Arthritis affects nearly half of the adult population over the age of 65 in the United States. Because it is so prevalent, treatment and diagnosis of arthritis are estimated to cost the healthcare system $81 billion per year. It has also been identified as one of the major causes of activity limitation in the older population, resulting in a lower quality of life.
There are limited options for the treatment of arthritis, including its different aspects such as cartilage loss, pain, and emotional disturbances. There are currently no viable options for maintaining cartilage in patients with arthritis and there are only a limited number of safe and effective treatments for managing the pain associated with the condition.
The other aspect of arthritis that many do not discuss or may not even be aware of is the related emotional burdens of the condition. It has been found that even minor depression or emotional disturbances can have the same effects as a major depressive episode on patients suffering from arthritis. This includes increased pain and functional impairment and, as a result, increased risk of mortality.
The two conditions are well established in the research literature as comorbidities, but there is only limited information about how the development of depression affects the prevalence of arthritis and past research has focused on very limited sample populations, leaving many unknowns about the broader population in the United States.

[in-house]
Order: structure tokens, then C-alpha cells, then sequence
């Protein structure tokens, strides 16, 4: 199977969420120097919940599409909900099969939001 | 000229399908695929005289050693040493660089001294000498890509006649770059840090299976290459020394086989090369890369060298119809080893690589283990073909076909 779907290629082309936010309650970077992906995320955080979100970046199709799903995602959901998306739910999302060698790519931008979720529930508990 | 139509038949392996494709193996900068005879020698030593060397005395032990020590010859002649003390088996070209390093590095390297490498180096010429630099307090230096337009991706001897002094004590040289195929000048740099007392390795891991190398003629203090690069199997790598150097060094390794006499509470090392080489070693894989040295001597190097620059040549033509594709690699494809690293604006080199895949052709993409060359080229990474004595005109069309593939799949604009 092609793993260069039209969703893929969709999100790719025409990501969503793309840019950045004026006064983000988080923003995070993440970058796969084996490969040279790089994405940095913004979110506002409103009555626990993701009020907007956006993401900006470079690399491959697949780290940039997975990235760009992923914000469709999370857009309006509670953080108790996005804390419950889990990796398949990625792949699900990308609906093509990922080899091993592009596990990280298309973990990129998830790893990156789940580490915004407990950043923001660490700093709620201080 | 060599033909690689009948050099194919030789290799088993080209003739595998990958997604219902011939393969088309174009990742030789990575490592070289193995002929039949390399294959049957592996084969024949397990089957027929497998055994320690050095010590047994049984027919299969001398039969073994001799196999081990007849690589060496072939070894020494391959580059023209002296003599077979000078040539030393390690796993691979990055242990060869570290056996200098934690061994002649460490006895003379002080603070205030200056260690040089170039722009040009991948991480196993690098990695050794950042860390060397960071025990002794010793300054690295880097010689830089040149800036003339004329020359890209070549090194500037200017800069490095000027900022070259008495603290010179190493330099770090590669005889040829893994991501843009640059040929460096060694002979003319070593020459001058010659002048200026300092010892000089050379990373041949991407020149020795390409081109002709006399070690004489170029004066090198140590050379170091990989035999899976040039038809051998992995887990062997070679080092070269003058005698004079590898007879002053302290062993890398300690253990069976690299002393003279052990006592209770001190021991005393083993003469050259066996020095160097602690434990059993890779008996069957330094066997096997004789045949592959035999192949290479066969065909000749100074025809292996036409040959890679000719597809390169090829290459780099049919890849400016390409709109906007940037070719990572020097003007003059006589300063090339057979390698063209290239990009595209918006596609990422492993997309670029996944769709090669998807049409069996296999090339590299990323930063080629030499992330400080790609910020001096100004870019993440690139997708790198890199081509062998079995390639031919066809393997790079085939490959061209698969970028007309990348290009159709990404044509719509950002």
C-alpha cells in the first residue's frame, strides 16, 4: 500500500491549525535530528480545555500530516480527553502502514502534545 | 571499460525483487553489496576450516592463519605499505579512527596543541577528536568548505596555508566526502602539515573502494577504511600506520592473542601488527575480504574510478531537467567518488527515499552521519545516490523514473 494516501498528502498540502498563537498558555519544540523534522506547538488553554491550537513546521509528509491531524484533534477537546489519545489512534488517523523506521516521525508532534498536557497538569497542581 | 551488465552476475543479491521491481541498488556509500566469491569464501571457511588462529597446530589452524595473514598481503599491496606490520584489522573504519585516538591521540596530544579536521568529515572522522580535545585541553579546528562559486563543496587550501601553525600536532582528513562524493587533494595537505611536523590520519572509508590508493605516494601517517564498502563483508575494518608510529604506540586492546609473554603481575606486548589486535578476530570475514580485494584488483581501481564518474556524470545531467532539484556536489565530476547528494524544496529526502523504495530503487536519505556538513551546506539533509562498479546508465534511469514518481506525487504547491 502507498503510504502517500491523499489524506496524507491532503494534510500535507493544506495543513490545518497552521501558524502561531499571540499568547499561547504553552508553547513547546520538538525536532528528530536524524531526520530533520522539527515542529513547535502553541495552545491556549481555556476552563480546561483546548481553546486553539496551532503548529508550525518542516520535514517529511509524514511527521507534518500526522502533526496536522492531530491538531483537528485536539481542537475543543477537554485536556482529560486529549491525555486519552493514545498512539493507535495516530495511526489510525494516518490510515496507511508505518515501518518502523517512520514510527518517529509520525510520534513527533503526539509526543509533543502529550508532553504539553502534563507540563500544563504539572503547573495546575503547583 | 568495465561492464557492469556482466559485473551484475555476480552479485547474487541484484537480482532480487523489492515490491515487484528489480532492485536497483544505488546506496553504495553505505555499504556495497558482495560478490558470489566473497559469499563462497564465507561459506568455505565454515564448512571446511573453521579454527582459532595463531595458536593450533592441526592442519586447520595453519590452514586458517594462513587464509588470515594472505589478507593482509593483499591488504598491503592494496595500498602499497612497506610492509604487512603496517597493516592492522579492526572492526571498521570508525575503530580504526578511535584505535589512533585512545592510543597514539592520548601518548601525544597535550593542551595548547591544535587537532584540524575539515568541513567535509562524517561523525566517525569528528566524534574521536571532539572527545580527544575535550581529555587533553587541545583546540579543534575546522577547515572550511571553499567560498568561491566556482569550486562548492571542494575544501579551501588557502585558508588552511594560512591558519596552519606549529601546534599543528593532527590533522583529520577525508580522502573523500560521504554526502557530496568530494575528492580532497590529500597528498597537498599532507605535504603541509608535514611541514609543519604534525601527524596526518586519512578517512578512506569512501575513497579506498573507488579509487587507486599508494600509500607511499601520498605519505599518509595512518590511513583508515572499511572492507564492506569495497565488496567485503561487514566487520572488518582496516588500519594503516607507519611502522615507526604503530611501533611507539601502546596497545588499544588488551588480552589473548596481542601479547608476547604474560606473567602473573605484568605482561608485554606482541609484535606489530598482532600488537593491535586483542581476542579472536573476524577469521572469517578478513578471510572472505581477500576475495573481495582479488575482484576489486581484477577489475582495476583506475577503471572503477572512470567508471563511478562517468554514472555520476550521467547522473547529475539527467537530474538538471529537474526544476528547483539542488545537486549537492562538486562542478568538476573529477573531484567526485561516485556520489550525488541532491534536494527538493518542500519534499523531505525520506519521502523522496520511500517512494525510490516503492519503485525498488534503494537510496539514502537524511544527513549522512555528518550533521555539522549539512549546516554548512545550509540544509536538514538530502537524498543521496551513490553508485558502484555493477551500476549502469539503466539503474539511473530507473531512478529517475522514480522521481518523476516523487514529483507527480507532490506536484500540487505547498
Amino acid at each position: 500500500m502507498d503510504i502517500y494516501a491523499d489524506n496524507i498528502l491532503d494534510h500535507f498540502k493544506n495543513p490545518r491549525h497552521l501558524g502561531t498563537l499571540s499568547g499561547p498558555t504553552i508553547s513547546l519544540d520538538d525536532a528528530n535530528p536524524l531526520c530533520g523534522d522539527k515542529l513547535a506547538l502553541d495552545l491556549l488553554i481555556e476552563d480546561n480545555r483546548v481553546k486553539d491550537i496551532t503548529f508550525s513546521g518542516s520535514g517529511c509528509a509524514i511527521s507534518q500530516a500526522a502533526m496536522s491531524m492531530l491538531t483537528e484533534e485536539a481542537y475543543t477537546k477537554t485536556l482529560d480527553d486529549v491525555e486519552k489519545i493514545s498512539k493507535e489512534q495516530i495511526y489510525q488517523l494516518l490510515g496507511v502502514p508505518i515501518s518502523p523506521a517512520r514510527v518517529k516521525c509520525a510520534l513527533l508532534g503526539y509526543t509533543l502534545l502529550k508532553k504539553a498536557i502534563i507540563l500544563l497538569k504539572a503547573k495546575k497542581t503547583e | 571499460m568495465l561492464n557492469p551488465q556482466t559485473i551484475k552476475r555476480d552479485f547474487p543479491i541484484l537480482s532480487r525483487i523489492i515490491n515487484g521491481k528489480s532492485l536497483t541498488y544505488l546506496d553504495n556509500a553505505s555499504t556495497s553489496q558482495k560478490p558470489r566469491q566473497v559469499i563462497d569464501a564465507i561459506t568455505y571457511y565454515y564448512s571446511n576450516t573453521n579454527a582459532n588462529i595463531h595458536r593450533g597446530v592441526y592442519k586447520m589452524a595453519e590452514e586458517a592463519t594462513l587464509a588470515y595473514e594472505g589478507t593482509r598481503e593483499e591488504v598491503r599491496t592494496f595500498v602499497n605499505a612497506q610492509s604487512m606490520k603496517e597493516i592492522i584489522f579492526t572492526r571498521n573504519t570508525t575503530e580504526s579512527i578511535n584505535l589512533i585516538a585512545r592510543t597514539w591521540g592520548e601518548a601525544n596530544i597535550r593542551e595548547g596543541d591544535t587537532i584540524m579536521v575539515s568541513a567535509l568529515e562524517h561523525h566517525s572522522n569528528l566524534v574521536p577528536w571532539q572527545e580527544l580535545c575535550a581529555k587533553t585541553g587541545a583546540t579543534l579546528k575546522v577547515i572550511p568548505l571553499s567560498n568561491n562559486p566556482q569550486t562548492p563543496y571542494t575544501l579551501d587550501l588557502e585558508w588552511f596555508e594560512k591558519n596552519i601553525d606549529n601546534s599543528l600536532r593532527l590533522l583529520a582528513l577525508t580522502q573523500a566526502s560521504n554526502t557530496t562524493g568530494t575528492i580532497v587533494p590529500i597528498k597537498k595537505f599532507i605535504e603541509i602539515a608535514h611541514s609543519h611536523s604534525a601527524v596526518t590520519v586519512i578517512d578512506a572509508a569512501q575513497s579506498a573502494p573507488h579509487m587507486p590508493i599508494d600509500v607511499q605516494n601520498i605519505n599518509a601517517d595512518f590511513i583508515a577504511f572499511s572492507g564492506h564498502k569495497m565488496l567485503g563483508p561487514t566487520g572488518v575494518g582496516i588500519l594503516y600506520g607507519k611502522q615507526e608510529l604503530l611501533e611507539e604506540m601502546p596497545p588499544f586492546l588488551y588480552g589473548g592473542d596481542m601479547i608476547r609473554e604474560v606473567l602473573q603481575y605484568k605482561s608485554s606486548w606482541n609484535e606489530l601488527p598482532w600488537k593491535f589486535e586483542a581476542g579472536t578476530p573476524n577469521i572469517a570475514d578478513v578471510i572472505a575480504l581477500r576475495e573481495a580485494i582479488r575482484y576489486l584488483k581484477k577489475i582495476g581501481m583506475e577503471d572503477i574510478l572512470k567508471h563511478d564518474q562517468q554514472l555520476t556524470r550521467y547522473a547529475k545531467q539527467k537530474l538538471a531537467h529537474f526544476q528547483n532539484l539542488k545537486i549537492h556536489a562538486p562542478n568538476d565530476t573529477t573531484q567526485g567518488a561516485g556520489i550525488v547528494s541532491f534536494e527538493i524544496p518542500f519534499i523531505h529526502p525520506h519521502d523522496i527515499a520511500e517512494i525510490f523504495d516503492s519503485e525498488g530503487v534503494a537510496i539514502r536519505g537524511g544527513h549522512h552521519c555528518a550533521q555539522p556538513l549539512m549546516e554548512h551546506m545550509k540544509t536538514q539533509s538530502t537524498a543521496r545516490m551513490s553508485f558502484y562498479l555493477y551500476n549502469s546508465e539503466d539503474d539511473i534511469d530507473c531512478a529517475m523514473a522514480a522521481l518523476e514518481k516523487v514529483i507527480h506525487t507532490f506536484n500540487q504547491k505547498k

A set of researchers sought to examine just this, and to determine how varying levels of depression affect arthritis rates in the older population. They analyzed data collected through the National Health and Nutrition Examination Survey, which have been performed each year since 1999. The researchers gathered information on and interviewed 4,792 participants over the age of 50. The participants were separated into a control group and three experimental groups based on mild, moderate, or severe depressive symptoms.
Depression Increases the Risk of Arthritis
They found that, without question, there were higher rates of arthritis in all three experimental groups compared to the control group. Those with mild symptoms showed an increased prevalence of 55 percent, moderate symptoms related to an increase of 62.9 percent, and severe depressive symptoms increased the prevalence of arthritis by 67.8 percent. The highest prevalence was found in the age group between 50 and 69 years of age.
“These findings suggest that moderate depression and arthritis tend to co-occur among older adults, independent of other factors that are known contributors to both depression and arthritis,” write the researchers. They hope that their findings will help mental health professionals to prioritize the allocation of funds when it comes to treating patients with depression and arthritis: “Understanding that depressive symptoms and arthritis may be interlinked in older adults is critical when making decisions for health care budget allocation to ensure availability and access to appropriate services.”
Additional research is needed to determine the effectiveness of biopsychosocial strategies and interventions by mental health professionals in the treatment of arthritis and depression as comorbidities.
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